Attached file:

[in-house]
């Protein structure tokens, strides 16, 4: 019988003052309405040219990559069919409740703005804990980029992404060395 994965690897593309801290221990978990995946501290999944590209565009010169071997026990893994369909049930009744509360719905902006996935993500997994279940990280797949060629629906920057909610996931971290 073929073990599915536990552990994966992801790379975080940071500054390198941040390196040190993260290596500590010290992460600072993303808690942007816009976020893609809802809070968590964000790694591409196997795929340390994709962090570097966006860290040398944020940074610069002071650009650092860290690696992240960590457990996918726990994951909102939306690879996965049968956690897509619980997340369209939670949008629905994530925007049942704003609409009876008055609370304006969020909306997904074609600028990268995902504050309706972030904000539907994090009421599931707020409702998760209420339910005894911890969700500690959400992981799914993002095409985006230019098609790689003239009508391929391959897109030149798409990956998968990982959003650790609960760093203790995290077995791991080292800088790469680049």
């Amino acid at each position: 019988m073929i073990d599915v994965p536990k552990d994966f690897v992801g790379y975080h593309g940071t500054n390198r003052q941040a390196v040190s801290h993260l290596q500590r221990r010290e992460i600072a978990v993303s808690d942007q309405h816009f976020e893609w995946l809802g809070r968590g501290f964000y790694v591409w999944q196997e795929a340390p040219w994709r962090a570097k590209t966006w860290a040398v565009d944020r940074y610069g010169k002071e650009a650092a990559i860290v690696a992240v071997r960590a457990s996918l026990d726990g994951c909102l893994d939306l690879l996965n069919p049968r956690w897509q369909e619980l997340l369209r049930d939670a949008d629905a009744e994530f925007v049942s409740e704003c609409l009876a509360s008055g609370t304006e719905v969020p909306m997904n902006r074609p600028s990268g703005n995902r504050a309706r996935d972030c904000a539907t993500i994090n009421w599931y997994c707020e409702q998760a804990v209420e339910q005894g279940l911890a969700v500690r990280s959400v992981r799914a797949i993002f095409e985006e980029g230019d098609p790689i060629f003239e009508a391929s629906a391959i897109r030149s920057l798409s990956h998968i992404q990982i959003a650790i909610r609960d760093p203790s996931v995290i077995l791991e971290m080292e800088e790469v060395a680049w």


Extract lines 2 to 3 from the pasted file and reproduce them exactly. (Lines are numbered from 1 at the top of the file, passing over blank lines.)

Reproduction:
């Protein structure tokens, strides 16, 4: 019988003052309405040219990559069919409740703005804990980029992404060395 994965690897593309801290221990978990995946501290999944590209565009010169071997026990893994369909049930009744509360719905902006996935993500997994279940990280797949060629629906920057909610996931971290 073929073990599915536990552990994966992801790379975080940071500054390198941040390196040190993260290596500590010290992460600072993303808690942007816009976020893609809802809070968590964000790694591409196997795929340390994709962090570097966006860290040398944020940074610069002071650009650092860290690696992240960590457990996918726990994951909102939306690879996965049968956690897509619980997340369209939670949008629905994530925007049942704003609409009876008055609370304006969020909306997904074609600028990268995902504050309706972030904000539907994090009421599931707020409702998760209420339910005894911890969700500690959400992981799914993002095409985006230019098609790689003239009508391929391959897109030149798409990956998968990982959003650790609960760093203790995290077995791991080292800088790469680049």
């Amino acid at each position: 019988m073929i073990d599915v994965p536990k552990d994966f690897v992801g790379y975080h593309g940071t500054n390198r003052q941040a390196v040190s801290h993260l290596q500590r221990r010290e992460i600072a978990v993303s808690d942007q309405h816009f976020e893609w995946l809802g809070r968590g501290f964000y790694v591409w999944q196997e795929a340390p040219w994709r962090a570097k590209t966006w860290a040398v565009d944020r940074y610069g010169k002071e650009a650092a990559i860290v690696a992240v071997r960590a457990s996918l026990d726990g994951c909102l893994d939306l690879l996965n069919p049968r956690w897509q369909e619980l997340l369209r049930d939670a949008d629905a009744e994530f925007v049942s409740e704003c609409l009876a509360s008055g609370t304006e719905v969020p909306m997904n902006r074609p600028s990268g703005n995902r504050a309706r996935d972030c904000a539907t993500i994090n009421w599931y997994c707020e409702q998760a804990v209420e339910q005894g279940l911890a969700v500690r990280s959400v992981r799914a797949i993002f095409e985006e980029g230019d098609p790689i060629f003239e009508a391929s629906a391959i897109r030149s920057l798409s990956h998968i992404q990982i959003a650790i909610r609960d760093p203790s996931v995290i077995l791991e971290m080292e800088e790469v060395a680049w």